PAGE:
"If pissing off the Olympic audience were an event in London, NBC would be winning gold, silver, and bronze, every single night," Derek Thompson wrote in the Atlantic yesterday.
NBC has been facing a lot of criticism from the American public for its coverage of the London Olympics and specifically the limitations that are in place that do not allow people to watch events online without a cable package and do not even live stream events online.
Often other networks will release the results as they happen as they live-blog and live-tweet them, then announce them on air, spoiling the event and its outcome for viewers who have to wait to watch the events at a later time on NBC and its affiliate channels. The Games are also blocked on YouTube in the United States, while they are available in more than 60 other countries on the site.
Disgruntled Olympic viewers have taken to kvetching on Twitter with teases and jabs at NBC, but journalist Guy Adams used his account to seriously challenge their policy ... and then actually had his account disabled after one tweet that contained NBC Olympics president Gary Zenkel's e-mail address. Despite the shocking limitation on free speech, Twitter is an official partner of the Olympics as narrator and ad-driver. Adams' fellow journalist Kevin Rawlinson tweeted: "My colleague @guyadams' Twitter account was suspended after @NBC complained about his tweets criticising the network's
#Olympics coverage." At the time of publication, Adams' account is still suspended.
NBC has had a monopoly on Olympics coverage since 2000, paying $1.18 billion for rights to broadcast exclusively for 2012 and a total package of $4.38 billion for the next four Olympics between 2014 and 2020. This year seems stricter than the rest, but it's just because technology has caught up. Pirate websites and smaller television audiences give NBC a very strong incentive to lock down Olympic content and charge for it.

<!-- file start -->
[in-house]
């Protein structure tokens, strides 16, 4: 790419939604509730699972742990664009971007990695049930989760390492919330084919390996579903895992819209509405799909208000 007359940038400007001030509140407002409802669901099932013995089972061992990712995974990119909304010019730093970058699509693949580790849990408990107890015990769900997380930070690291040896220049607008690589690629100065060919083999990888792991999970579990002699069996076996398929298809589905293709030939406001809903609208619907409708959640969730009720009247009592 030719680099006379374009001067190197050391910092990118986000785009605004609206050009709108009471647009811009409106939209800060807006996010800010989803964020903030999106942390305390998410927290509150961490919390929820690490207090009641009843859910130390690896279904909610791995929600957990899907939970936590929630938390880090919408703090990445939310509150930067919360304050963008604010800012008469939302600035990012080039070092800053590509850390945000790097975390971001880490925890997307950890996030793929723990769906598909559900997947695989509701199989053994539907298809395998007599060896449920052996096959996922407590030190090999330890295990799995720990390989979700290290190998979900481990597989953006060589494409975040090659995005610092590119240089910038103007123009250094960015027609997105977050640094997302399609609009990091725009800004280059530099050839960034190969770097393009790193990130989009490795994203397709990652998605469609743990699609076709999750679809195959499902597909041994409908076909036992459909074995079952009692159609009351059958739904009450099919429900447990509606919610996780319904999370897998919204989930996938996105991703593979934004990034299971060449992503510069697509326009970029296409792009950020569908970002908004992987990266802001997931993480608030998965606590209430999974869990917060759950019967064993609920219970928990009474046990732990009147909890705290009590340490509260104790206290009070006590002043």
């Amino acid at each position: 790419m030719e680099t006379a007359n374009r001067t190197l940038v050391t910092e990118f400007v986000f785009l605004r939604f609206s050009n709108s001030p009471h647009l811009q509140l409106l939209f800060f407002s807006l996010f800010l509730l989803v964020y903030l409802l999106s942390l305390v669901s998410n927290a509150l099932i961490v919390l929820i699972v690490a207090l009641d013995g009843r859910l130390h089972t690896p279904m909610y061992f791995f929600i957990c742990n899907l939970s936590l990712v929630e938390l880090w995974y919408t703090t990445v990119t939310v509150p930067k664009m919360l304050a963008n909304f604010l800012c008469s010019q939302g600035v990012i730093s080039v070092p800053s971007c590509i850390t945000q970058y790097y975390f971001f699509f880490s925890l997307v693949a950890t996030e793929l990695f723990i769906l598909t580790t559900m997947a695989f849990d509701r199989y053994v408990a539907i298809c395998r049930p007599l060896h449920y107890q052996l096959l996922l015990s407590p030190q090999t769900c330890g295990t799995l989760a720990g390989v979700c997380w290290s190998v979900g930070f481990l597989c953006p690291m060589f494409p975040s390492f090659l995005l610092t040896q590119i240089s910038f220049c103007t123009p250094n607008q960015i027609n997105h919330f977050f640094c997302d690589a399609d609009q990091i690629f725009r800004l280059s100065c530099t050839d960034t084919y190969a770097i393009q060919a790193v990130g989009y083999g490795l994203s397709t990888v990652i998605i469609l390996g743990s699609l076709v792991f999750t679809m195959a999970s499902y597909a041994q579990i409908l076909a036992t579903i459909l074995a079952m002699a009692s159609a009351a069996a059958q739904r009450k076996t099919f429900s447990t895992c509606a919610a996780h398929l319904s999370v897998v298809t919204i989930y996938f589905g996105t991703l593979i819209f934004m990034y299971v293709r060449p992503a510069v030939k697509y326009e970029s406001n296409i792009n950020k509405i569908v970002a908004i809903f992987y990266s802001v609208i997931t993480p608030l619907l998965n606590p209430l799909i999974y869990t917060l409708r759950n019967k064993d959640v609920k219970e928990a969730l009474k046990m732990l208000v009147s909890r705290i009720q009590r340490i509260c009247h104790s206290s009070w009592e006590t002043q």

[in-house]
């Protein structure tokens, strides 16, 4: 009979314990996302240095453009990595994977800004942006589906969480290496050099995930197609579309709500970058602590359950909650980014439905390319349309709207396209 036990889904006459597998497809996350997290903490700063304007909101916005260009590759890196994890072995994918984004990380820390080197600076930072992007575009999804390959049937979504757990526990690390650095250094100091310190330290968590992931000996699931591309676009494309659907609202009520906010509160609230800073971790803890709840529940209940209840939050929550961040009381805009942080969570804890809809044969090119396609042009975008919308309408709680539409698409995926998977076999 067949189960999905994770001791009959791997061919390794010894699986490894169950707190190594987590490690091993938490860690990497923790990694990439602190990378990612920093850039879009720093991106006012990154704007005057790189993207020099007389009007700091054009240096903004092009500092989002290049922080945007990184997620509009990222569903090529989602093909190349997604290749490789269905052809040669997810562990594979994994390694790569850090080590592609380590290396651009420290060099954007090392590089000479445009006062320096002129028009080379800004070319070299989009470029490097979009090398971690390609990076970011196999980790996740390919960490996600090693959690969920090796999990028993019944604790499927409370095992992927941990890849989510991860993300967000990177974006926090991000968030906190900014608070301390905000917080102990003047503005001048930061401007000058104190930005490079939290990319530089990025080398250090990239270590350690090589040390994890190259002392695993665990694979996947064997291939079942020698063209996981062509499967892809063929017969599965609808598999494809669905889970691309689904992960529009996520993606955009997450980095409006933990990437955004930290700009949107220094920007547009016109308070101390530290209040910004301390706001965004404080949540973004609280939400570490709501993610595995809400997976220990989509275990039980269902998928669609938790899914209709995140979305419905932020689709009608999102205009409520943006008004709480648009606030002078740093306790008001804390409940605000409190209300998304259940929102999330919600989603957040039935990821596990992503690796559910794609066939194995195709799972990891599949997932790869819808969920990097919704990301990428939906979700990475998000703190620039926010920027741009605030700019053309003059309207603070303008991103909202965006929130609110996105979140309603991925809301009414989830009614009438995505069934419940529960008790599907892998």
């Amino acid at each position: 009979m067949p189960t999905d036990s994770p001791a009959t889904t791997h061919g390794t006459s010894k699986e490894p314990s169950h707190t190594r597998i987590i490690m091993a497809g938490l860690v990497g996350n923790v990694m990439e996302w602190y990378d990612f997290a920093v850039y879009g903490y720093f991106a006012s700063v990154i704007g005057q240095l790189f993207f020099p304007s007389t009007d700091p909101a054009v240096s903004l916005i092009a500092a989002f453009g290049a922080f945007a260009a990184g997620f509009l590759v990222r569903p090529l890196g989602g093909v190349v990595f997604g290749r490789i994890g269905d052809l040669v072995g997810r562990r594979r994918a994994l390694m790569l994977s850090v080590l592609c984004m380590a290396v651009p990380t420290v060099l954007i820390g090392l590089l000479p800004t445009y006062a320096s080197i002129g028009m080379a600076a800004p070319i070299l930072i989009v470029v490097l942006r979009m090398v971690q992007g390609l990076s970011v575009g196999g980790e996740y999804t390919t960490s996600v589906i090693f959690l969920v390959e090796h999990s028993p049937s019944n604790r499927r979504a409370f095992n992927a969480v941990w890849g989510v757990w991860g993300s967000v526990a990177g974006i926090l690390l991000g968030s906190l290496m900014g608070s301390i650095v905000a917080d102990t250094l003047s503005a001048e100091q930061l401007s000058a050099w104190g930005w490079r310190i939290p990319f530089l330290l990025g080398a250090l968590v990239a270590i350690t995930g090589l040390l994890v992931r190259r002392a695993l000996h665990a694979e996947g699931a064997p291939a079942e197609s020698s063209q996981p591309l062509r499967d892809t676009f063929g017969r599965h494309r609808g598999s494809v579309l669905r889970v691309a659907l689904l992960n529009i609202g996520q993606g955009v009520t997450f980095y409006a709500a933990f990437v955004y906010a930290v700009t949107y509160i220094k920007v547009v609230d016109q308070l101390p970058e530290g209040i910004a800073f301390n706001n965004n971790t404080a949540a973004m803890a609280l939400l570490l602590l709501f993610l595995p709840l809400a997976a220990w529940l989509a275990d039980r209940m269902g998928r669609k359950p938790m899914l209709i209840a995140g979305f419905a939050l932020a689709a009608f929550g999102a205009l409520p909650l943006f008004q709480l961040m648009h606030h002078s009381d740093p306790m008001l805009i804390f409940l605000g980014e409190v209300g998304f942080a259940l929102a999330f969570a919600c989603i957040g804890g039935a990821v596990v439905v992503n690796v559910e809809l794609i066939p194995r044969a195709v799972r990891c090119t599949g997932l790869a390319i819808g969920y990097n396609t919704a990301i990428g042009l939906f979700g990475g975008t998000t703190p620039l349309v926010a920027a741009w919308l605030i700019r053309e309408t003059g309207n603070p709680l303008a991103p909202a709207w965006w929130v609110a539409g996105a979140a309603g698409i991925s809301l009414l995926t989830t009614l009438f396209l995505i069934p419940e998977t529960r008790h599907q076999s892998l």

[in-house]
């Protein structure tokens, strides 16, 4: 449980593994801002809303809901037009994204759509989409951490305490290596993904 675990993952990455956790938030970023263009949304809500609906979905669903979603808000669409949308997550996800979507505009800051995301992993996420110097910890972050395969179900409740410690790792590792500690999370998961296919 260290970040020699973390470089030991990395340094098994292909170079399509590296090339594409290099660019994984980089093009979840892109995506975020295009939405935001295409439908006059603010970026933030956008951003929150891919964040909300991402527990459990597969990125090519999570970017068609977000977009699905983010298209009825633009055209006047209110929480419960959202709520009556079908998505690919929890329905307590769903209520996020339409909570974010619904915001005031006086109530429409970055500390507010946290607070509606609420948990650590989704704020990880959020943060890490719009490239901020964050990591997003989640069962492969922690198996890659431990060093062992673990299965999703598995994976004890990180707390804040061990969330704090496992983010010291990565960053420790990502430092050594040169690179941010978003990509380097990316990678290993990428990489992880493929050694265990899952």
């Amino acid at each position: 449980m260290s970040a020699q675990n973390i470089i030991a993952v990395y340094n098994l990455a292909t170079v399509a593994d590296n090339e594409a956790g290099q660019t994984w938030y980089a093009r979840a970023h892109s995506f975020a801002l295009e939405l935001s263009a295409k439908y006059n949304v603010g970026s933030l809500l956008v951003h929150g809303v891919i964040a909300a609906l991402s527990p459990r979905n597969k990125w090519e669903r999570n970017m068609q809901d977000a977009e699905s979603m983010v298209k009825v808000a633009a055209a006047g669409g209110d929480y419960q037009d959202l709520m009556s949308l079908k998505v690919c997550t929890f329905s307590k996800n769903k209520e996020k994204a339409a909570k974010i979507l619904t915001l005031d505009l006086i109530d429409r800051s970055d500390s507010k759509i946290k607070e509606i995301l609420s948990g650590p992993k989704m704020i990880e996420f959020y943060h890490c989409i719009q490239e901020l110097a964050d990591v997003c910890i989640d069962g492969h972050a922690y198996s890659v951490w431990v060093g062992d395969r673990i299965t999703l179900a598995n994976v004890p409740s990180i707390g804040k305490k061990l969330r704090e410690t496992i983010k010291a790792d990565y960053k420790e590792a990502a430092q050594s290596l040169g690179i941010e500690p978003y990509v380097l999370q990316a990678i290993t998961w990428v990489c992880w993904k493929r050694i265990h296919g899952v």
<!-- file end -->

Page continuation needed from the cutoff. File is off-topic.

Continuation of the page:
Are they abusing this monopoly or are they executing smart business? It's both. In a time when content can be easily found free online, it's frustrating to face such a content lockdown for one of the most popular events of the year. Some of the magic of the Olympics is taken away when updates are available before the actual event is streamed and viewers should be rightfully annoyed. But it's still just simple economics: there's a strong demand, and NBC has all of the supply, plus a billion dollar bill to pay off.
As Americans, we feel entitled to free content and free access to it, especially as the young, tech-savvy generation grows up but the television business model is proving hard to break. Enthusiasm for the Olympics is still very high and the patriotism is contagious; some people are breaking down to pay and for others, updates alone will suffice. This year's criticism may influence the 2016 Summer Games, but don't expect it to.